TVG Hospitality, a music-venue developer and operator established by Mumford & Sons founding member Ben Lovett, has announced the completion of a $50 million raise.
London-headquartered TVG Hospitality, which arrived on the scene in 2016, unveiled the multimillion-dollar funding round today. In addition to operating music venues, as mentioned – including a trio of establishments in London, with several U.S. venues in development – TVG specializes in “hospitality offerings,” according to the company’s announcement message.
Led by Gibson Brands and its chairman, Nat Zilkha – also a senior advisor to KKR and an Apollo Theater and TVG board member – the $50 million raise likewise drew support from Lollapalooza promoter (and Live Nation subsidiary) C3 Presents and Irving Azoff’s Oak View Group.
Among the round’s many other backers are Downtown executive chairman Justin Kalifowitz, veteran agent (and the sister of Adele’s manager) Lucy Dickins, Goldman Sachs, “multiple partners from KKR,” Everybody’s Management owner Adam Tudhope, and OneRepublic’s Ryan Tedder.
TVG Hospitality intends to put the just-raised capital towards expanding its team and its venue portfolio in both the U.S. and the U.K, higher-ups said. One of the previously noted venues that the company is preparing to open in the States, the Orion Amphitheater, is scheduled to begin accommodating fans this coming May. The 8,000-capacity venue is located in Huntsville, Alabama’s largest and most-populous city.
Throughout the release, execs and investors emphasized their plans to equip TVG venues with “elevated hospitality offerings,” challenging “the traditional approach where venues open their doors a few nights a week, welcome audiences to witness a show on stage and then lose their customers as soon as the show ends.”
Bearing in mind this intention, TVG is poised to manage the Orion “and the in-bowl concessions,” besides operating “a food village” next door and a different Huntsville venue yet, the Meridian Social Club at the Lumberyard. The latter property is situated “on downtown’s outskirts,” according to local outlets, and had operated as AM Booth’s Lumberyard until the business permanently closed its doors last year.
Additional TVG venues include London’s Omeara, Lafayette, and The Social, with “numerous other projects” in development in London, D.C., Nashville, Austin, Detroit, New York, and Los Angeles, according to the business.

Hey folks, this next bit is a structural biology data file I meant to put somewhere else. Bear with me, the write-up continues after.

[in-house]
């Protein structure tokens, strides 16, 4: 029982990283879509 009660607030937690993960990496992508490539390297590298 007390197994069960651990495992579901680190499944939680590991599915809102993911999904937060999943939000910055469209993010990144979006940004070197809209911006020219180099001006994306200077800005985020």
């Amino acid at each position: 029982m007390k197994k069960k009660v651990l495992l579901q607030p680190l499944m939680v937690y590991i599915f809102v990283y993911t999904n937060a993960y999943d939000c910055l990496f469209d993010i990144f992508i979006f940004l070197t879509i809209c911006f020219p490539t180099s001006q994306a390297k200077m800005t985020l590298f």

Addressing his company’s raise in a statement, 35-year-old Ben Lovett said in part: “Music is the ultimate leveler—somewhere between melody and lyric is a truth that calls us away from our phones and out of our living rooms to stand together and sing together.
“The plans we have in mind are rooted in elevating these experiences surrounding live music. I am incredibly grateful for the investments from so many of our industry leaders. It furthers cements our belief that our new thinking is going to be game changing for artists, fans and communities alike,” concluded the Lights producer.
Notwithstanding the unprecedented damage that venues have suffered due to COVID-19 restrictions – as well as the continuing challenges that operators are facing – capital is still pouring into the space. Moreover, many music festivals are returning, while a large number of artists are hitting the road for the first time since the pandemic’s start.
Harry Styles in 2020 became a major investor in Manchester’s 23,500-capacity Co-op Live arena – compared to a capacity of 21,000 for the Manchester Arena and 20,000 for London’s O2 – and the venue is expected to open “by 2023,” per its website. Meanwhile, Universal Music is creating a collection of “music-based experiential hotel properties,” and ABBA built an arena in London for their upcoming hologram shows.